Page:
Geoff Brown, Executive Director, Screen Producers Association of Australia, writes: Re. “Lush cleans up at taxpayers’ expense” (Wednesday, item 3). I refer the Andrew Crook article in yesterday’s Crikey re Lush House ruling Lush Cleans up at taxpayers’ expense”. I don’t agree with the editorial line adopted by Crikey, but people are free to express their opinions, but I do reject the commentary as follows:

“Geoff Brown, the executive director of Screen Producers Association of Australia, told Crikey that he was relaxed about the ruling because it opened up opportunities for shows that reflected the reality TV boom.”

I did not say this,  I said “reflected the new reality of the TV boom.” I was not referring to “reality” as a program format or genre.

Foreign ownership:

Rod Metcalfe writes: Re. “What economic nationalism overlooks when it comes to multinational miners” (yesterday, item 1).Weren’t large parts of Australian cattle areas owned by English landlords in the past?

I think the Vesty family owned large tracts of the Northern Territory to start with — and the cattle slaughtering business.

For the first 100 years at least, most of Australia was foreign owned. Has anyone compared that to now?

The Institute of Public Affairs:

Richard Vinciullo writes: Re. “IPA: ‘we have not been missing in action‘” (yesterday, item 12). James Paterson says that the IPA is “deeply sceptical of government power in all its forms, whether it is socialist planning from the left or social-engineering from the right.” He suggests that the IPA is more concerned with promoting libertarianism than kowtowing to the wishes of donors.

Let’s apply a test of this claim: the IPA’s opposition to the Government’s proposal to enforce plain packaging of cigarettes.

Currently, cigarette companies are able to brand their packets with a unique logo and name thanks to intellectual property protection. As any economist will tell you, IP is a form of monopoly created by government intervention.

A true sceptic of government power would be “deeply sceptical” of IP protection. After all, it requires the heavy hand of government to pass and enforce laws that limit individuals’ freedom to brand their product in whatever way they want. It reduces competition and increases cost.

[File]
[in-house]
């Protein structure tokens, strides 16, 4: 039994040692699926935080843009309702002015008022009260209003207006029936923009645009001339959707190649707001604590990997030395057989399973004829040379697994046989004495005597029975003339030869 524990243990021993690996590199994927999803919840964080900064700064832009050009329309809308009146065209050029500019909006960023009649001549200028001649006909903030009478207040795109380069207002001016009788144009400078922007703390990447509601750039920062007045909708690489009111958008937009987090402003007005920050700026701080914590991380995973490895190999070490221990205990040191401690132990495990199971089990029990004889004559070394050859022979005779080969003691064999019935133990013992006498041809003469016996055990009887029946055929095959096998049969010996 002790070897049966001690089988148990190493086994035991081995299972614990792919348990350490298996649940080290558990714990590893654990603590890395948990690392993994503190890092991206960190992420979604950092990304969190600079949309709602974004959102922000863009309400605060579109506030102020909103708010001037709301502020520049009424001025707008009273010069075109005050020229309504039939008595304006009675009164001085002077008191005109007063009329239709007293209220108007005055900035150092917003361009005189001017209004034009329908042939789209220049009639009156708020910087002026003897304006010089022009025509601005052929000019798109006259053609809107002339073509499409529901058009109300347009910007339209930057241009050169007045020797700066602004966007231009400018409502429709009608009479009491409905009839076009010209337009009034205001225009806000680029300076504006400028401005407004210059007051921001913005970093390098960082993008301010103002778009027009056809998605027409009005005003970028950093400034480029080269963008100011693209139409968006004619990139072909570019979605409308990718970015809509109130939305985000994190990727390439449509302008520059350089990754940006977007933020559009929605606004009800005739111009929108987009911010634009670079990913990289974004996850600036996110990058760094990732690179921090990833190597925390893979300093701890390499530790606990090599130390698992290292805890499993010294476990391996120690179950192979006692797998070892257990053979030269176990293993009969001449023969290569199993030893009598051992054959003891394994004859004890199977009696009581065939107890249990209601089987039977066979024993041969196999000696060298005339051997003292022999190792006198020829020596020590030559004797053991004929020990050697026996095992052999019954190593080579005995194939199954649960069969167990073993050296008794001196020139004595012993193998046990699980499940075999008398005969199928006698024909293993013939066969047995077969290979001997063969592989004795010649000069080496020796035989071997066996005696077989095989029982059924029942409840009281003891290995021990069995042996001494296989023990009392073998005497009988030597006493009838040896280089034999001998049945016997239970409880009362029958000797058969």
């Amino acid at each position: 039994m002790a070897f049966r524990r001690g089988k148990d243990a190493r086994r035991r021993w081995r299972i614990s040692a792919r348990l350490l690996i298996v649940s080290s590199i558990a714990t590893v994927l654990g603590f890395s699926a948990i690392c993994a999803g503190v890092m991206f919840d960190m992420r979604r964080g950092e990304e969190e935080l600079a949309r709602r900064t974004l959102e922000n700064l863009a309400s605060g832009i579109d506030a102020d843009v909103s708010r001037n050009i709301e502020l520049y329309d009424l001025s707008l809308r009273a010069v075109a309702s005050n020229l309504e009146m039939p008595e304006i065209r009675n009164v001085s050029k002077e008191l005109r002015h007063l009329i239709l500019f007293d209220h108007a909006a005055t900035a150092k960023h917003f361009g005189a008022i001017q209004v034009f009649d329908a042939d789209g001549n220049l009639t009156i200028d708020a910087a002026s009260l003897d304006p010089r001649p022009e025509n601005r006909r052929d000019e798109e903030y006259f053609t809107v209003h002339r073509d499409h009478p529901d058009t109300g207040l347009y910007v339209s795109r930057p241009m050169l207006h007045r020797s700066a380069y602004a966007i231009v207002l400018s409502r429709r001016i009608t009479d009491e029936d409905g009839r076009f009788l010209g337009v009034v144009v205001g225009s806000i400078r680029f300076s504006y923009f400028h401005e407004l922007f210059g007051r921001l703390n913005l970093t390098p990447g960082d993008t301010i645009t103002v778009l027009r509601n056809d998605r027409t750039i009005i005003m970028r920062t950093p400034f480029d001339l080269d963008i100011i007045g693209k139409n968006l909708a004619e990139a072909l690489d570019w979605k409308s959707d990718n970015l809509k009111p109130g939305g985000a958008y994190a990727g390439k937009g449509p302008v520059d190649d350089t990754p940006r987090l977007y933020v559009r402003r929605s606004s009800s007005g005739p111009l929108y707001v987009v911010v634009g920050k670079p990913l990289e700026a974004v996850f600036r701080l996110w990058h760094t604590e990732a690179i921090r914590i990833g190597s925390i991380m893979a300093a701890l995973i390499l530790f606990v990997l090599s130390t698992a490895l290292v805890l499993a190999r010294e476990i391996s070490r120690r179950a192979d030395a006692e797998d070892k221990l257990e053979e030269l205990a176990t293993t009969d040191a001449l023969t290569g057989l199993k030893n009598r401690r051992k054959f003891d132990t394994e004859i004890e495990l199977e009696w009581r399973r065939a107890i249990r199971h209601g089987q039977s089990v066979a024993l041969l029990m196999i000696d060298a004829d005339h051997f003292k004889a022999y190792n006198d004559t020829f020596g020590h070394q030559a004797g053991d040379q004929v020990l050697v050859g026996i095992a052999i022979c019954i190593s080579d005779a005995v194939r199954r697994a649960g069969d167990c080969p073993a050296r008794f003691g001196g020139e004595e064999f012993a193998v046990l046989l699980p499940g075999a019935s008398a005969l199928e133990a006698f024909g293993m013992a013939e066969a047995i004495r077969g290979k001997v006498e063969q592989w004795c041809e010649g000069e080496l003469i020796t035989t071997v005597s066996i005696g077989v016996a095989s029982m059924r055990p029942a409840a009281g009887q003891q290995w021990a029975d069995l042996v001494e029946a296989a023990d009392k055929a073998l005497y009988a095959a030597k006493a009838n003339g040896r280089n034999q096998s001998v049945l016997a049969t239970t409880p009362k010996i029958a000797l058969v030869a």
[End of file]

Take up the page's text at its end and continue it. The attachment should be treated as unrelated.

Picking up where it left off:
Yet the IPA lobbies on behalf of cigarette companies to retain intellectual property protection for cigarette branding.

While the IPA continues to cheerlead this form of “government power”, I’m going to assume that it’s more concerned with its donors’ interests than libertarian philosophy.

The International Monetary Fund:

Marcus L’Estrange writes: Re. “Crikey wrap: meet the new IMF chief” (Wednesday, item 20). I am not sure why Christine Lagarde, the new IMF director, is regarded with such high regard.

Firstly, she is a former French Finance Minister. Only an obtuse person would believe that the monthly unemployment figure in France is around 8 percent. This figure comes from a political definition of unemployment, not an actuarial one. I calculate the real unemployment figure in France to be 15 to 20 percent.

What is needed in France, and elsewhere, is a working week of four nine-hour days so that all French workers have some work to do rather than some doing all the work, the latter being the current situation and the only logical outcome of Lagarde’s plans.

Lagarde has missed the point that the historically unusual full-employment golden age, from 1945 to 1975, has gone forever. Lagarde also implies that if the French work harder, they will receive higher wages. Nonsense. There is no guarantee of that at all.

In her beloved United States, American workaholic dingbats are working harder than ever before (for the CEO class), but their real wages are declining, particularly in comparison with upper management. Likewise in France and Australia.